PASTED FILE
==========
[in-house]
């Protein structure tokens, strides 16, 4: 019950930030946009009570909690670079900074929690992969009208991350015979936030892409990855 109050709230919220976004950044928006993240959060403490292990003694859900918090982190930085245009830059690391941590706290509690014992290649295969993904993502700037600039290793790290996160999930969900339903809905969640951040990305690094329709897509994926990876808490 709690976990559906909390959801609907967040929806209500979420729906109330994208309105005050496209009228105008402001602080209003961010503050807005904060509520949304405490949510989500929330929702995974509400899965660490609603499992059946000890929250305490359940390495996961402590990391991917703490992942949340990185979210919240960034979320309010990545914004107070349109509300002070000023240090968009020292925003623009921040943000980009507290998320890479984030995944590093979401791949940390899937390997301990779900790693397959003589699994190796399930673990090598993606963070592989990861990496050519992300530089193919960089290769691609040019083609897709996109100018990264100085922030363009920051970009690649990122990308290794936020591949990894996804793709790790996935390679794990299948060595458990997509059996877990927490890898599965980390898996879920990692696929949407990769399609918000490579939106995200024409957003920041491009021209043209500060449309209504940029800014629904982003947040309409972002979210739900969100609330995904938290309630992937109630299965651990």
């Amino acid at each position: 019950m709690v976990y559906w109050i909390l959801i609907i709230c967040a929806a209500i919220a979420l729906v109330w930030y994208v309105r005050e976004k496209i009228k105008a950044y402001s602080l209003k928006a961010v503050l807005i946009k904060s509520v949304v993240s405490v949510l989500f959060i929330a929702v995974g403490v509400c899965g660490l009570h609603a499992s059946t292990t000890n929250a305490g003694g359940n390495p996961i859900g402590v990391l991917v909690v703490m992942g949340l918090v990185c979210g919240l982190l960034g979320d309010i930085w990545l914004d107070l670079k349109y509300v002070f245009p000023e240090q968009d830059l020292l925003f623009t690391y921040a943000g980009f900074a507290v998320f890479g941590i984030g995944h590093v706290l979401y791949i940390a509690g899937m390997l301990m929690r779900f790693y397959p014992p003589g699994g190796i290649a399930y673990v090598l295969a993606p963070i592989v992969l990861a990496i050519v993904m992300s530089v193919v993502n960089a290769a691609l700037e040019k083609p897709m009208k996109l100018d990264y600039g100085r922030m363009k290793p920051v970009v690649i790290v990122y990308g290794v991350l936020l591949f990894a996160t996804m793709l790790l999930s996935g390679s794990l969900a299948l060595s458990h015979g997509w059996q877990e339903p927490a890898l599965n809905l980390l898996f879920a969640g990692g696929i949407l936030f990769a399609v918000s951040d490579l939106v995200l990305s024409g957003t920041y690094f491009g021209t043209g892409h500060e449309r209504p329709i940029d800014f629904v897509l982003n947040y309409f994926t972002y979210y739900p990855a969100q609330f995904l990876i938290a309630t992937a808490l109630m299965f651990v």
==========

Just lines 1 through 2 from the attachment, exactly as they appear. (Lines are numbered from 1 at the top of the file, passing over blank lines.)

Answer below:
[in-house]
């Protein structure tokens, strides 16, 4: 019950930030946009009570909690670079900074929690992969009208991350015979936030892409990855 109050709230919220976004950044928006993240959060403490292990003694859900918090982190930085245009830059690391941590706290509690014992290649295969993904993502700037600039290793790290996160999930969900339903809905969640951040990305690094329709897509994926990876808490 709690976990559906909390959801609907967040929806209500979420729906109330994208309105005050496209009228105008402001602080209003961010503050807005904060509520949304405490949510989500929330929702995974509400899965660490609603499992059946000890929250305490359940390495996961402590990391991917703490992942949340990185979210919240960034979320309010990545914004107070349109509300002070000023240090968009020292925003623009921040943000980009507290998320890479984030995944590093979401791949940390899937390997301990779900790693397959003589699994190796399930673990090598993606963070592989990861990496050519992300530089193919960089290769691609040019083609897709996109100018990264100085922030363009920051970009690649990122990308290794936020591949990894996804793709790790996935390679794990299948060595458990997509059996877990927490890898599965980390898996879920990692696929949407990769399609918000490579939106995200024409957003920041491009021209043209500060449309209504940029800014629904982003947040309409972002979210739900969100609330995904938290309630992937109630299965651990």